[0091] The system 180 comprises the second exemplary digital imaging system 128 of FIG. 8 coupled via the Internet 126 to the server 178 and the image database 176 shown in FIG. 13. However, the main difference between the present invention and the exemplary systems described above is that the user does not have their digital photographic image data provided on their CD 162. Rather, this image data 24 is stored on the image database 176 and is accessible by the user from a remote location via the web server 178 and the Internet 126.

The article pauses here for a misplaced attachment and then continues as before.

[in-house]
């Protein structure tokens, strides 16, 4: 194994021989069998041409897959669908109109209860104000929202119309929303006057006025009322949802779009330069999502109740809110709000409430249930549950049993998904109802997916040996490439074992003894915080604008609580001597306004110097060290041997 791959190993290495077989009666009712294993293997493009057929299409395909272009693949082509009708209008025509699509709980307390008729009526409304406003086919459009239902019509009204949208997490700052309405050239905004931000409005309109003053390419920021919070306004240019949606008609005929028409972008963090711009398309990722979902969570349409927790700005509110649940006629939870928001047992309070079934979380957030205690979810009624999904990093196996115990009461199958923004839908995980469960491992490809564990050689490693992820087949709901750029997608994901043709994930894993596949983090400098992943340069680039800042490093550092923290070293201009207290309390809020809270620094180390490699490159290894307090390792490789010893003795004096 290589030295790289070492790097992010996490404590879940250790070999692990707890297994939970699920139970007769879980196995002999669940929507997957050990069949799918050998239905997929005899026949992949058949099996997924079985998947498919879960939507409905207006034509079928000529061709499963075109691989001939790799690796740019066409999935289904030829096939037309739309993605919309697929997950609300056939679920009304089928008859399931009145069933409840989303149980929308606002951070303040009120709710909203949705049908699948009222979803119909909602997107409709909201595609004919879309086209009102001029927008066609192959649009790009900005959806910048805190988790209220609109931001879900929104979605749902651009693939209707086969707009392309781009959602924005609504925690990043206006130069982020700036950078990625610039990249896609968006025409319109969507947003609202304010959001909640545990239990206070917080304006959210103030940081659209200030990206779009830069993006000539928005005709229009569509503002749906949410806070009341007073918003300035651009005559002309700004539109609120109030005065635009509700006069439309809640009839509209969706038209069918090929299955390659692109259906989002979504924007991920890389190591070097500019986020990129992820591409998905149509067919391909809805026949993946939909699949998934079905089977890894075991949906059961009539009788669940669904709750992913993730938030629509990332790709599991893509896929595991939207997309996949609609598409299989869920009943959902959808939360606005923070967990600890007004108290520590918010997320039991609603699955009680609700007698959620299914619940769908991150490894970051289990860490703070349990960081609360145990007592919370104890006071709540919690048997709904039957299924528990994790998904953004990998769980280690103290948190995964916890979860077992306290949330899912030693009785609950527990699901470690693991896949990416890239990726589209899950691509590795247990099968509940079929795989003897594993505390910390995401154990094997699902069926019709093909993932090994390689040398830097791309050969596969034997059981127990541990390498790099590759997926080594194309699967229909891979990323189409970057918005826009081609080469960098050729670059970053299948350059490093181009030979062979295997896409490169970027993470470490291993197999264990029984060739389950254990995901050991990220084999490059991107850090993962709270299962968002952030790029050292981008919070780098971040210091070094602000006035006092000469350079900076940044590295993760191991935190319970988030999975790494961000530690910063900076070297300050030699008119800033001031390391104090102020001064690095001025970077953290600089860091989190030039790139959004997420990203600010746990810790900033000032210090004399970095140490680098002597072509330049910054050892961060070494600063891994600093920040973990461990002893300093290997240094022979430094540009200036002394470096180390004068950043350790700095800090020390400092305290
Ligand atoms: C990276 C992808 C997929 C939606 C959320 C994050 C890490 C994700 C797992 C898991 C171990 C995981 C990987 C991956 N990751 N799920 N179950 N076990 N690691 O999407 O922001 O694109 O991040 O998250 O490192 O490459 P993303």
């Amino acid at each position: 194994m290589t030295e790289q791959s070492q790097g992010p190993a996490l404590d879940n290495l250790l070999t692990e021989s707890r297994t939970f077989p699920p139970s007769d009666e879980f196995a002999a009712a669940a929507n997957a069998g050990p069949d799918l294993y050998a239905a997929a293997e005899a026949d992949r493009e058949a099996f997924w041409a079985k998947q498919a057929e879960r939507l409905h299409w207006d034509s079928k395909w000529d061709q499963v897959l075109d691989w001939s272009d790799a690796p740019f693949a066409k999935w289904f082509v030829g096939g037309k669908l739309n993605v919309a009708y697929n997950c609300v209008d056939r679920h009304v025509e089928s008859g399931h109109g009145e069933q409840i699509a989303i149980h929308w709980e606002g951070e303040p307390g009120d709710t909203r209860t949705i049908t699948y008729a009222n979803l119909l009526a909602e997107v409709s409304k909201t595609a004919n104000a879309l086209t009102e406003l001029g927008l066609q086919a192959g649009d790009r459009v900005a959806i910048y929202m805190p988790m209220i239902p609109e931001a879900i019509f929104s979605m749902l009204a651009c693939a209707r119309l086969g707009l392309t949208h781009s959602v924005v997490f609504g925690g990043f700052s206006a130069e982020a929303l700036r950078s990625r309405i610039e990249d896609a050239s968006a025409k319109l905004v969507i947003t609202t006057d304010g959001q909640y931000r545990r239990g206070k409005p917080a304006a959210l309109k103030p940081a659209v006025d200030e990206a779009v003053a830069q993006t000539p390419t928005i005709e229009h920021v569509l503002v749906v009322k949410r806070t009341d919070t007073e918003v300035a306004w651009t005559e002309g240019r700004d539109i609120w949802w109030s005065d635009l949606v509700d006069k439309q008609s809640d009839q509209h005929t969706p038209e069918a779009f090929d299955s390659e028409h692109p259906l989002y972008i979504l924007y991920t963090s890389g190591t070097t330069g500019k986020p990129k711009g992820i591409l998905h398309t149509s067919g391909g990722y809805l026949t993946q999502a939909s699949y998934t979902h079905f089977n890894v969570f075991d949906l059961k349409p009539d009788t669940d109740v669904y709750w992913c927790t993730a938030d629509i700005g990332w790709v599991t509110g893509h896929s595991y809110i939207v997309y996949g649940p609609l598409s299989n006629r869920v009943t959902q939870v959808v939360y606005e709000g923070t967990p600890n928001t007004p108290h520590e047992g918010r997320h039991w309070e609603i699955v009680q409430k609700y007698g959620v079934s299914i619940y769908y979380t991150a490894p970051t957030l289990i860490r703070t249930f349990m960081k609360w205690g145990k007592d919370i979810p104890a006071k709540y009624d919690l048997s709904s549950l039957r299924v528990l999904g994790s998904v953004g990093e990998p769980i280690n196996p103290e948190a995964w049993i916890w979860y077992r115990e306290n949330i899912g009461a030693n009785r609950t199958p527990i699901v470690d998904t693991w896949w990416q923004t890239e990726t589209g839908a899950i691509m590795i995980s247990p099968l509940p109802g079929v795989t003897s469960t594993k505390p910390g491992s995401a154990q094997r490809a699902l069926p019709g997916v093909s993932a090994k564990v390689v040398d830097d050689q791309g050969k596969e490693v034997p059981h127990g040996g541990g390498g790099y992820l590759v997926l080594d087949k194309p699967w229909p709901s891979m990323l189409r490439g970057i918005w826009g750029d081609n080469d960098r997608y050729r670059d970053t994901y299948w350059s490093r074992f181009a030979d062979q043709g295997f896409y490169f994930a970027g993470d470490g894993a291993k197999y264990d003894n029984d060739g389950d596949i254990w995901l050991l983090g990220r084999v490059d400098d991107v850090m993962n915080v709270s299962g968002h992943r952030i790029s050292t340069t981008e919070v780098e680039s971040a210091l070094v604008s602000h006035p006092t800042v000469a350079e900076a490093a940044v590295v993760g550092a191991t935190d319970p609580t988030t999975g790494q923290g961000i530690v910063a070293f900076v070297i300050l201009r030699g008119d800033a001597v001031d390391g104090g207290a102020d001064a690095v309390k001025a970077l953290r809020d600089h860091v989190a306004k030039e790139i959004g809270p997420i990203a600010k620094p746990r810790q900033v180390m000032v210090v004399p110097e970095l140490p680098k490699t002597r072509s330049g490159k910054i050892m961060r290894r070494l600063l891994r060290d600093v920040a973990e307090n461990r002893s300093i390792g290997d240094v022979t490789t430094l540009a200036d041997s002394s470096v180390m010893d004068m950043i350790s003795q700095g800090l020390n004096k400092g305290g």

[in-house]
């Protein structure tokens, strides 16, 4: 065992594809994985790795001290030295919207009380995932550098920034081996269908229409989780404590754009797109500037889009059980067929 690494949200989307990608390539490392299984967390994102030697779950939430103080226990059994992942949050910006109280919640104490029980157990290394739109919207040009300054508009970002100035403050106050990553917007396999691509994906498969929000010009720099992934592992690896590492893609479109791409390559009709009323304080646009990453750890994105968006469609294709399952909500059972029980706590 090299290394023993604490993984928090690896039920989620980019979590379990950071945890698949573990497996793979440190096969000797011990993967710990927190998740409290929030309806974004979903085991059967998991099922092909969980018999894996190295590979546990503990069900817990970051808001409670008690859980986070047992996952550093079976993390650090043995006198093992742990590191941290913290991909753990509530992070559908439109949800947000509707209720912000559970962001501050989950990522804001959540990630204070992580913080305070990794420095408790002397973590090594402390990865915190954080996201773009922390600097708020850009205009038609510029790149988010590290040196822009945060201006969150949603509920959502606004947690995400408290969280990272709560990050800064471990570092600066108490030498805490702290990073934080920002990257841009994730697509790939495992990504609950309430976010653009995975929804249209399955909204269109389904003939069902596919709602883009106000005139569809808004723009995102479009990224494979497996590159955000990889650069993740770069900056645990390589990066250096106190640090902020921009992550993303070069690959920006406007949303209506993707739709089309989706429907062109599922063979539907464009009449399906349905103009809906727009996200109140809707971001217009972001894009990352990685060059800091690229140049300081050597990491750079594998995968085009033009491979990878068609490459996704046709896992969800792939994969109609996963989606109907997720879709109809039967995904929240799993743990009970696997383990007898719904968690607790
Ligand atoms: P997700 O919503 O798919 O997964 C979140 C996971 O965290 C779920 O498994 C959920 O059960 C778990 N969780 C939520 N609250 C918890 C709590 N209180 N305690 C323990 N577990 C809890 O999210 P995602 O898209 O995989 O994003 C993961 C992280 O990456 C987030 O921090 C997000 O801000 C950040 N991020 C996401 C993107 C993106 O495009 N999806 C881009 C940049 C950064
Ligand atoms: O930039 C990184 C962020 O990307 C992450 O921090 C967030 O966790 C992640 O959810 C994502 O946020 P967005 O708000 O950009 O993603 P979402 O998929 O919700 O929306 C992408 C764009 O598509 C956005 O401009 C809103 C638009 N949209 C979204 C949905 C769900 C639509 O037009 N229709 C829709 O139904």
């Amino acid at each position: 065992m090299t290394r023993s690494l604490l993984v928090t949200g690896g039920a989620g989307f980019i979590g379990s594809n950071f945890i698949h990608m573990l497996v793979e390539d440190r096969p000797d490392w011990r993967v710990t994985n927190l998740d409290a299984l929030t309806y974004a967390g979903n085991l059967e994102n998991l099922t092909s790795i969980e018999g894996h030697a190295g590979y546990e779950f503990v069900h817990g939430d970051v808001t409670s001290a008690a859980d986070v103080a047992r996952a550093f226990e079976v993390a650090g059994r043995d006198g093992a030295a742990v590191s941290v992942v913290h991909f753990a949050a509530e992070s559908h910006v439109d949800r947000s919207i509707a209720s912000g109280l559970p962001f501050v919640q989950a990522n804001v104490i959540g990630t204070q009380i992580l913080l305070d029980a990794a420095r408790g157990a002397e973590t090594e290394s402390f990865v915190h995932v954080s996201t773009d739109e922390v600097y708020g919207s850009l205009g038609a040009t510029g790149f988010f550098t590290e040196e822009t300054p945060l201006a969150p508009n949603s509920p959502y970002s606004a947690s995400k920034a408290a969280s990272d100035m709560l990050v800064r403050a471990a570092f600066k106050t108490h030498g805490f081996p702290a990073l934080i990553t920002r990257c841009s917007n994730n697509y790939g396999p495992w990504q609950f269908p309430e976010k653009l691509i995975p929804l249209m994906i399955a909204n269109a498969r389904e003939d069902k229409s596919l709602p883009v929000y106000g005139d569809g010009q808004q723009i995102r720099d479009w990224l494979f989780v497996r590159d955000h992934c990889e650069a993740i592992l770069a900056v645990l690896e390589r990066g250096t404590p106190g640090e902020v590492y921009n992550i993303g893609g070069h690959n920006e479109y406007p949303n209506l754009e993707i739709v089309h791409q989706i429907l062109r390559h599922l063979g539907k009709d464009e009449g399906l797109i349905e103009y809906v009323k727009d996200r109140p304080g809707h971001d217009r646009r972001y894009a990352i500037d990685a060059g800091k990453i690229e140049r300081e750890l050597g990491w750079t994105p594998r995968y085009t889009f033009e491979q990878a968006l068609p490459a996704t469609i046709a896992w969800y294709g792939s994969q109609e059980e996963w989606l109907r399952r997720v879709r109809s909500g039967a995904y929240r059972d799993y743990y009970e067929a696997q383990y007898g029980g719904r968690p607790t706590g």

[0092] As in the previously described exemplary systems 10, 128, the system 180 comprises a domestic television 12, a standard video gaming console 120 (such as a Sony PlayStation) connected to the television 12 via the aerial (UHF) socket 16 and a specific compact disc (CD) 162 for use in the gaming console 14. As has been described previously in relation to the second exemplary digital imaging system 128, the gaming console includes a CD drive bay 20, a gaming controller 22, a modem 122 and a telephone link 124 to the Internet 126. The CD 162 comprises an application program 26 and a communications program in the form of an applet 130, but does not include the digital photographic image data 24. The applet 130 is used to control the information transmission to and from the Internet 126 and uses standard compression techniques and well as Internet Protocol to achieve this.